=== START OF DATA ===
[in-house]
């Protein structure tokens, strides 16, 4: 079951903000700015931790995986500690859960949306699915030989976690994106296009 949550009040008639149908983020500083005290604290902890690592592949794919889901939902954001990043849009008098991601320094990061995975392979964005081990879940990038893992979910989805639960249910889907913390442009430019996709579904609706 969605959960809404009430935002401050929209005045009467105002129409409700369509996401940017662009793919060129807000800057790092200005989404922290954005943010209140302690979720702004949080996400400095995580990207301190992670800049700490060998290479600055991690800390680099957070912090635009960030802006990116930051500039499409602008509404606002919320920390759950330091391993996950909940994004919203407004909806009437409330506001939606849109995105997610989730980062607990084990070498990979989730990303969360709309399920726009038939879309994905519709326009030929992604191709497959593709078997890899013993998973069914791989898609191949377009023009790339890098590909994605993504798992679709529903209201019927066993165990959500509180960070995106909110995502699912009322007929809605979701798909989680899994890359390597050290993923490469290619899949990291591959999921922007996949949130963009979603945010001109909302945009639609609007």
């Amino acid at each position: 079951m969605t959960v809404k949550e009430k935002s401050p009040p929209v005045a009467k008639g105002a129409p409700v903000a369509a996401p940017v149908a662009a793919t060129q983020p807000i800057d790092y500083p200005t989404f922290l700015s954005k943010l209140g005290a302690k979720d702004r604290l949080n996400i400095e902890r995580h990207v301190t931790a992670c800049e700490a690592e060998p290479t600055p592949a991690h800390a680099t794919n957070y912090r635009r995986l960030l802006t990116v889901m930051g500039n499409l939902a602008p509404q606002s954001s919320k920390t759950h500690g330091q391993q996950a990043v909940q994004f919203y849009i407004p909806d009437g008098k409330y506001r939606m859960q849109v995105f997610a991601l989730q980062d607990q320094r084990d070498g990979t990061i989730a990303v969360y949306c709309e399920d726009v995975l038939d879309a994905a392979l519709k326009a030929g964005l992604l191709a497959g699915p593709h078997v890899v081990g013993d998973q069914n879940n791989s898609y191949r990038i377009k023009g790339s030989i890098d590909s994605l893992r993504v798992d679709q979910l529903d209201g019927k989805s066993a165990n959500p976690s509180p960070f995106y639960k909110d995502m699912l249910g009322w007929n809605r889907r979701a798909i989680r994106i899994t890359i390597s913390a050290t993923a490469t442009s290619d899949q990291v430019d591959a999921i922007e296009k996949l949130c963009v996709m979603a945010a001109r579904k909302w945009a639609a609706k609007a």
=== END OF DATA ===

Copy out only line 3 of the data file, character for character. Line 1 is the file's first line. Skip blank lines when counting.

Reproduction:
């Amino acid at each position: 079951m969605t959960v809404k949550e009430k935002s401050p009040p929209v005045a009467k008639g105002a129409p409700v903000a369509a996401p940017v149908a662009a793919t060129q983020p807000i800057d790092y500083p200005t989404f922290l700015s954005k943010l209140g005290a302690k979720d702004r604290l949080n996400i400095e902890r995580h990207v301190t931790a992670c800049e700490a690592e060998p290479t600055p592949a991690h800390a680099t794919n957070y912090r635009r995986l960030l802006t990116v889901m930051g500039n499409l939902a602008p509404q606002s954001s919320k920390t759950h500690g330091q391993q996950a990043v909940q994004f919203y849009i407004p909806d009437g008098k409330y506001r939606m859960q849109v995105f997610a991601l989730q980062d607990q320094r084990d070498g990979t990061i989730a990303v969360y949306c709309e399920d726009v995975l038939d879309a994905a392979l519709k326009a030929g964005l992604l191709a497959g699915p593709h078997v890899v081990g013993d998973q069914n879940n791989s898609y191949r990038i377009k023009g790339s030989i890098d590909s994605l893992r993504v798992d679709q979910l529903d209201g019927k989805s066993a165990n959500p976690s509180p960070f995106y639960k909110d995502m699912l249910g009322w007929n809605r889907r979701a798909i989680r994106i899994t890359i390597s913390a050290t993923a490469t442009s290619d899949q990291v430019d591959a999921i922007e296009k996949l949130c963009v996709m979603a945010a001109r579904k909302w945009a639609a609706k609007a």